He often thought what a good thing it would be if the wearing of masks or animal's heads could become customary for persons over a certain age. How restful social intercourse would be if the face did not have to assume any expressions – the strained look of interest, the simulated delight or surprise, the anxious concern one didn't really feel.
This excerpt from Barbara Pym's Less Than Angels struck a chord, as her lines so often do for me. This is a book full of sly digs at the foibles of academics and, since I am preparing to run a 3-day conference in April, I find it easy to identify her types among my delegates. It's a small conference – under 100 people – and so relatively easy, but it's three days of being at the beck and call of people who find their bedroom too close to the lift or to the place where staff gather to smoke, or who wrote their PowerPoint presentation on a Mac and find that the college's PC won't read it, or need to print their paper 10 minutes before their presentation is due. Relatives are taken ill, luggage only turns up on the last day; I hope it's not tempting Providence to mention it, but I've never had the ultimate horror of a death during the event, although it's happened to a colleague.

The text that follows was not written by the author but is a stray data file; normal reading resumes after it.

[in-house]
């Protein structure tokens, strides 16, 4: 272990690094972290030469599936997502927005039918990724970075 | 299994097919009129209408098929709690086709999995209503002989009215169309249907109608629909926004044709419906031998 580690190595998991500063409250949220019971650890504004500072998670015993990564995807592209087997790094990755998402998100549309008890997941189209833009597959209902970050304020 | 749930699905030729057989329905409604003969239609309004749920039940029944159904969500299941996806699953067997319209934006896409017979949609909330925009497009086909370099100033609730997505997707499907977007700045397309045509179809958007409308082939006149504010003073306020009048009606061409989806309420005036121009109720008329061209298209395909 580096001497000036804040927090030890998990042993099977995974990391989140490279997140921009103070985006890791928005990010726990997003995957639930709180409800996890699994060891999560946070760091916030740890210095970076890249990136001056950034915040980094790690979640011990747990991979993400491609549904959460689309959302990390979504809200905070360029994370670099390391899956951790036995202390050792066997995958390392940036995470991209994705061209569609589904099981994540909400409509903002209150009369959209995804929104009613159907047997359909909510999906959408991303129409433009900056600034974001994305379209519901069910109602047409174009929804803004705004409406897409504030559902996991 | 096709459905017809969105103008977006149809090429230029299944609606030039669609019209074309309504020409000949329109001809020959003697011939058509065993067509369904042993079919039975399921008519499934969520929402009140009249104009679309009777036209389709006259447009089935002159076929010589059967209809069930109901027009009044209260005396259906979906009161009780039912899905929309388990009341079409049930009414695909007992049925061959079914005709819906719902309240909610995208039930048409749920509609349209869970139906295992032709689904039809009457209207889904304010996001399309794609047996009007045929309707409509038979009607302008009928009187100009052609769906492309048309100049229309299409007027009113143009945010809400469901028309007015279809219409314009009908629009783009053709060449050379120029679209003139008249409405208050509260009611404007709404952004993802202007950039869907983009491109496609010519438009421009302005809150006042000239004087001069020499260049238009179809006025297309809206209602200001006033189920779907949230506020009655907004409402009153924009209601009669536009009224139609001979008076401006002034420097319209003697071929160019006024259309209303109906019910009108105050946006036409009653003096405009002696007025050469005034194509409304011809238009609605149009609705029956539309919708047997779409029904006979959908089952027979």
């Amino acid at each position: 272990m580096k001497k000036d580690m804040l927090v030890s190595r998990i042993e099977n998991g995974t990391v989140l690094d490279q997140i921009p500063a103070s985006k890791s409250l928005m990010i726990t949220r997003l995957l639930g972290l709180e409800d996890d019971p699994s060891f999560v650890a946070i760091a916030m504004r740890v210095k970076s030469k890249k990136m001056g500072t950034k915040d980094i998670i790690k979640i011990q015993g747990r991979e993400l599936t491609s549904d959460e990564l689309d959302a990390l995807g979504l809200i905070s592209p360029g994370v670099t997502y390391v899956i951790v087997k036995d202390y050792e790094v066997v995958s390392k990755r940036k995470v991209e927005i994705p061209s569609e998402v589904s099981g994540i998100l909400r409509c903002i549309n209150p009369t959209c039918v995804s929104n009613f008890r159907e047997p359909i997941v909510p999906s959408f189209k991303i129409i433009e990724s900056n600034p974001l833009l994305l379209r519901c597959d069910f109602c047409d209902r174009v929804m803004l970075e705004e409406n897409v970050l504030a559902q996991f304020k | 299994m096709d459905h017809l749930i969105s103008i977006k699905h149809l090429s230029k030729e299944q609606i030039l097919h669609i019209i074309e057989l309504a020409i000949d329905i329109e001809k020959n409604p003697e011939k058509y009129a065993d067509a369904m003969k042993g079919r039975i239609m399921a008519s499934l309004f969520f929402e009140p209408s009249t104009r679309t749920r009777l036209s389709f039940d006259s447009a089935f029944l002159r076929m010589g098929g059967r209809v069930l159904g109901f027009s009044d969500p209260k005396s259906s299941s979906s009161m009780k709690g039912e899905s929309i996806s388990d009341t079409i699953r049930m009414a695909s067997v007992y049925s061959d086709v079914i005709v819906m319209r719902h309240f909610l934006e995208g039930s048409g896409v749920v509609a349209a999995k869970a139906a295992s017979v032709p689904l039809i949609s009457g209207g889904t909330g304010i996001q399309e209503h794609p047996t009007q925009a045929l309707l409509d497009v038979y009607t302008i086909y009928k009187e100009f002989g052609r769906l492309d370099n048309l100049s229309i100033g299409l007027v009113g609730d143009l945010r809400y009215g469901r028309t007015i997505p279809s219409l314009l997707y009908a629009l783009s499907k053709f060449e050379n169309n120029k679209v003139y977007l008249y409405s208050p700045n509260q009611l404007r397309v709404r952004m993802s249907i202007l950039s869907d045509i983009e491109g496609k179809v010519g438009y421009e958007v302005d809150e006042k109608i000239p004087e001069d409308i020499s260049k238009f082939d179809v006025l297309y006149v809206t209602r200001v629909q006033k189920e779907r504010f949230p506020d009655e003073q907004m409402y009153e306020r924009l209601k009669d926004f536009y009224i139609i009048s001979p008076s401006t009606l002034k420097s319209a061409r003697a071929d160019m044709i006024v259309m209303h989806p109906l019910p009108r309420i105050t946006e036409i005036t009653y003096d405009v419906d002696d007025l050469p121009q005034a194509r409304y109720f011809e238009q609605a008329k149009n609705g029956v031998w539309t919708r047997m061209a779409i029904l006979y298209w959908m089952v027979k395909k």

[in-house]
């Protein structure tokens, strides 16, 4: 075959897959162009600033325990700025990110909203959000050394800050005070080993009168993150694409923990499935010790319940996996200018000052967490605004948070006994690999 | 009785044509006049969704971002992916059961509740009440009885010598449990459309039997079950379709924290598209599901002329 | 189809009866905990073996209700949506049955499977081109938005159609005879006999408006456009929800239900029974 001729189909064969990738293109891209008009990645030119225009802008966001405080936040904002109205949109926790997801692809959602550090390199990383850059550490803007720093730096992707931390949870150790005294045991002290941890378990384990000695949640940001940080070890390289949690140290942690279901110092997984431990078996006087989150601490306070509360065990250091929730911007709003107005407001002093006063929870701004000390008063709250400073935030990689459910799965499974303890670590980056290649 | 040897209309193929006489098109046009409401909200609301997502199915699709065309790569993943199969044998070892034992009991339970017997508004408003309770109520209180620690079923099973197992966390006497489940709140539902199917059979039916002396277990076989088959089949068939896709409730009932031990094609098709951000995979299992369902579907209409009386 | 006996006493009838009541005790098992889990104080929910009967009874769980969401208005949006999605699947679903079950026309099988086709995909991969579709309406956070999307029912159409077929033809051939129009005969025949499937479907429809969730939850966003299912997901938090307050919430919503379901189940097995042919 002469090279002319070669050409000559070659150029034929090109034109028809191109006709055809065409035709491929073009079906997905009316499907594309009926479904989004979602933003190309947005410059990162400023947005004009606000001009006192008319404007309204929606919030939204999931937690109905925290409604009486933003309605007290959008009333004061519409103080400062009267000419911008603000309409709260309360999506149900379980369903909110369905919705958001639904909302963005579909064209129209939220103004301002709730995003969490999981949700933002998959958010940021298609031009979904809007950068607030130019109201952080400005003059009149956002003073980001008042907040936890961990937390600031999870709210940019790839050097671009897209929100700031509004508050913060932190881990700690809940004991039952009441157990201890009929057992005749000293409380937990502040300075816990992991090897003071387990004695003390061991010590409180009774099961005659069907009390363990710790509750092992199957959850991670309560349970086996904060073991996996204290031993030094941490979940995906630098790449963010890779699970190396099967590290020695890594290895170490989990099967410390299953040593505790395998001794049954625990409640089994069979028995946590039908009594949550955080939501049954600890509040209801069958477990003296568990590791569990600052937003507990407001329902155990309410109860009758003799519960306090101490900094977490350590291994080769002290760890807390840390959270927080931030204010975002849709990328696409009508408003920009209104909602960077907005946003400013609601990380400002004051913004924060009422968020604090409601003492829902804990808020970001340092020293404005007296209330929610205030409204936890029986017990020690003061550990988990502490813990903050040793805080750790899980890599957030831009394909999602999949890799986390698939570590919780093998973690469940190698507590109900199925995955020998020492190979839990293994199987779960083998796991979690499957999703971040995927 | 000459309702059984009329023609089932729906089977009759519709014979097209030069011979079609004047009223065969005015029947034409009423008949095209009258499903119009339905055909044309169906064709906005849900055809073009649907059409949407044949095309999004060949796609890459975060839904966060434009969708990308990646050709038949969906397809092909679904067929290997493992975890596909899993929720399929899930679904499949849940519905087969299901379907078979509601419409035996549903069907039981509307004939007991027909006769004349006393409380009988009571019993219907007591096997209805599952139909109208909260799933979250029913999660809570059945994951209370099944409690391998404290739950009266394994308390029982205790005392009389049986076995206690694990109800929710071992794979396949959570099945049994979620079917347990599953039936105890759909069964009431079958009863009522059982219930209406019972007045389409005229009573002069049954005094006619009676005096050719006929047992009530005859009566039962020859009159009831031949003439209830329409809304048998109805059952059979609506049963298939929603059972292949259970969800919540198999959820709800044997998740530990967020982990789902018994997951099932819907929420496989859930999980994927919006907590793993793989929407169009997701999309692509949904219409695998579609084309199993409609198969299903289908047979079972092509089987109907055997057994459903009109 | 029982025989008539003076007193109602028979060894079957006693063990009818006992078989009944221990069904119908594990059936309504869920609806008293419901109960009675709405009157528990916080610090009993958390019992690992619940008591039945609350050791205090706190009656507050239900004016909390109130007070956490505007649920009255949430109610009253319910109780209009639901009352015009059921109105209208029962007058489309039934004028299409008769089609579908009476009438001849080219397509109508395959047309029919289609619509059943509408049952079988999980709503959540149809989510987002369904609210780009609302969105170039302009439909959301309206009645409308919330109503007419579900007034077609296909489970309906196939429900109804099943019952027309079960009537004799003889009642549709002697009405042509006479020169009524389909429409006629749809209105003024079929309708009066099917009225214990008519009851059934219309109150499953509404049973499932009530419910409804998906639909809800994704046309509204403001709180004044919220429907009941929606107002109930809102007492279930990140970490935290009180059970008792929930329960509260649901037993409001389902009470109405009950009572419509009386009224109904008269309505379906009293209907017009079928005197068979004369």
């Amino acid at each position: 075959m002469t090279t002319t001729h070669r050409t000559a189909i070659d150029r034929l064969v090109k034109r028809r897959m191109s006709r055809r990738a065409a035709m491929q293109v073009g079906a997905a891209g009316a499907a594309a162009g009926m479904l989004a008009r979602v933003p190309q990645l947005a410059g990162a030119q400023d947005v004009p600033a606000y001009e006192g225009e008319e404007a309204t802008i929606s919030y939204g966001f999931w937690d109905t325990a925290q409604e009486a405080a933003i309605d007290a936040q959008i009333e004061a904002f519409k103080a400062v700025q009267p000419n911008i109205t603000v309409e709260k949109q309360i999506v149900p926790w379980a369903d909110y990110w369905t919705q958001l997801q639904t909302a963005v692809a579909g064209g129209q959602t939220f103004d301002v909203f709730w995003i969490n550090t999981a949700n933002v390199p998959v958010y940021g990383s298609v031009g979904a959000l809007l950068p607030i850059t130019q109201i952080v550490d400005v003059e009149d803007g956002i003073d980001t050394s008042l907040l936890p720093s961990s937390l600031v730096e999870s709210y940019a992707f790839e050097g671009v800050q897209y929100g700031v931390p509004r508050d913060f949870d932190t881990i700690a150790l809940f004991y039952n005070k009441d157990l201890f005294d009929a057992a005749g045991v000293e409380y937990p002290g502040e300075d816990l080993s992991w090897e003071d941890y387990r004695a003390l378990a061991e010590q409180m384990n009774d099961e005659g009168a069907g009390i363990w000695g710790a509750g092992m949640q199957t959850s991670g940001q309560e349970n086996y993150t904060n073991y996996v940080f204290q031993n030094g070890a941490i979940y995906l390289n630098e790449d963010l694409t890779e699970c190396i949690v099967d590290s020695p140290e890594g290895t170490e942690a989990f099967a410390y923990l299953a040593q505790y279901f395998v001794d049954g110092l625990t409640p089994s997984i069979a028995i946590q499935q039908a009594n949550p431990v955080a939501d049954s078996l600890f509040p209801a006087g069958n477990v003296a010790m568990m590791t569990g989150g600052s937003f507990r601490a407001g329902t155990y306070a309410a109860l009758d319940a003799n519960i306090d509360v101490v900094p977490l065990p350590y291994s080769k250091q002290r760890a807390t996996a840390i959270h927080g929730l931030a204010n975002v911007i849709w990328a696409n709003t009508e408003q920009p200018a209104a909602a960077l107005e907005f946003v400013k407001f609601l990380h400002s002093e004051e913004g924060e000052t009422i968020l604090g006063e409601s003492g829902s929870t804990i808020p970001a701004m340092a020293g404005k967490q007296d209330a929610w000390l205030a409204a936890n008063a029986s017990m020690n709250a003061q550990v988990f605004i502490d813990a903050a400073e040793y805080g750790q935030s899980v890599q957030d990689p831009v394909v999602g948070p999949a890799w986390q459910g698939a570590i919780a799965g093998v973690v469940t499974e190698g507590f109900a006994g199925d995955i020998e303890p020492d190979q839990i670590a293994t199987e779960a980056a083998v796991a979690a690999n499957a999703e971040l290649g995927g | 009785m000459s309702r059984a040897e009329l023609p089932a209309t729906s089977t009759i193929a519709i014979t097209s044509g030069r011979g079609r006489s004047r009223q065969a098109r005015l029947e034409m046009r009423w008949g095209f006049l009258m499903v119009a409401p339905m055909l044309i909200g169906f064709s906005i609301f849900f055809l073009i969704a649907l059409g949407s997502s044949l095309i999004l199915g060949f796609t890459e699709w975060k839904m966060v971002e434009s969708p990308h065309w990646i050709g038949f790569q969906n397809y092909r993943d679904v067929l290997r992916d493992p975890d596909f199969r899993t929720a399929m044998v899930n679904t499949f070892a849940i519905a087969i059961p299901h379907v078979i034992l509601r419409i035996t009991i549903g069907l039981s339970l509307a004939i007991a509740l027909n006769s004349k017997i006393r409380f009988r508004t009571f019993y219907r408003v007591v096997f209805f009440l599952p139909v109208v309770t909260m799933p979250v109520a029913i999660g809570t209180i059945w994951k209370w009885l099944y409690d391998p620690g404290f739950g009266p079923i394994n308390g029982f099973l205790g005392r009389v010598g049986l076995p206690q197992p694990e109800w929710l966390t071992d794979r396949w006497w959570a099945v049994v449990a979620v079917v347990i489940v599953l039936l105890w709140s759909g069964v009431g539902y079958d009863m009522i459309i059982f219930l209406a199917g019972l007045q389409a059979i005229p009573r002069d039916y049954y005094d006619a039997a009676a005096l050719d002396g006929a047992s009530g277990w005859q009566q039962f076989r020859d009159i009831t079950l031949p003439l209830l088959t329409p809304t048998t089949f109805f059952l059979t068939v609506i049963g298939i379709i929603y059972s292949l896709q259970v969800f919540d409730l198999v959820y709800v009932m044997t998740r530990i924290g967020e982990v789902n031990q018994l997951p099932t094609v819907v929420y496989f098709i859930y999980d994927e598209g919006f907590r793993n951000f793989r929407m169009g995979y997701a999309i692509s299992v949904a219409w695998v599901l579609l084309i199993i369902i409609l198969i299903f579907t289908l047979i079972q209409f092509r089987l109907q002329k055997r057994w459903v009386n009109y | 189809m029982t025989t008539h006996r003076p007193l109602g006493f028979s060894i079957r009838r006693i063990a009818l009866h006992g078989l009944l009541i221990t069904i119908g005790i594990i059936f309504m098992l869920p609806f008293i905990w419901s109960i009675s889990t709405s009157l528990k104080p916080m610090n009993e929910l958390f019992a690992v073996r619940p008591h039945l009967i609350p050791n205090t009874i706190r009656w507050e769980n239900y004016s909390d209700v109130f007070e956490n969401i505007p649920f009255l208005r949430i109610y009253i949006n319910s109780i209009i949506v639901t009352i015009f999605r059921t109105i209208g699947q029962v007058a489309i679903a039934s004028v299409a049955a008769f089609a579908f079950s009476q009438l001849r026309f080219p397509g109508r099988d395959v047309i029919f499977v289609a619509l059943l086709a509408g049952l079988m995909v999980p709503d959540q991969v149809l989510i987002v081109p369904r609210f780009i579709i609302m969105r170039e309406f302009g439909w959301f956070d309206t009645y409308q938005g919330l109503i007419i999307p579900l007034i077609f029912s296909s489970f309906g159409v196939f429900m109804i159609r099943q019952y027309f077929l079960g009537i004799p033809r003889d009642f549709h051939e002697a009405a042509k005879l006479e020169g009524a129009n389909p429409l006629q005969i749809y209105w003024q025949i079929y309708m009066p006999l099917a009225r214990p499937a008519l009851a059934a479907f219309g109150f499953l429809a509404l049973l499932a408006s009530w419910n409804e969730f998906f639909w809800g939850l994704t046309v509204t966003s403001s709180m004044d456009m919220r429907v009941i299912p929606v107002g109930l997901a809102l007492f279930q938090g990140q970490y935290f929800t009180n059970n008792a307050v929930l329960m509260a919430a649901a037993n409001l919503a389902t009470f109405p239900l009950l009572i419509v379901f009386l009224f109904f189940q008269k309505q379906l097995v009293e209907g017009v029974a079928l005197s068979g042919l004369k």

The current preoccupation is simpler. Apart from being ready – programmes and abstracts printed, badges bought and prepared, menus decided, rooming lists compiled, wine ordered (of vital importance!)- and checking the box of things every organiser should have - scissors, white tack, pay-as-you-go mobile (surprisingly useful), spare USB stick, marker pens etc - I am trying to prepare myself, practising the expression of open friendliness and interest, the warm and welcoming voice, the alert listening face I glue on at the conference dinner when I am so exhausted all I want to do is crawl into bed with a glass of whisky. And I'm hampered: my natural expression is just a touch on the gloomy side, I'm told, even when I am at my most tranquil, while my thinking expression tends to be a slight frown. Conscious of this, by the end of a conference I feel as if I've been grinning manically for days.
My inclination, like that of Pym's Alaric Lydgate, would be to retreat behind a mask. However, I shall try to channel the 3am frets into consideration of what I am to wear to alleviate the Eeyore tendencies; I remember arriving at one conference venue, hanging my clothes for the event in the wardrobe and thinking, "Goodness, it's a positive symphony of black!" Perhaps I'd better just pop out to M&S next week.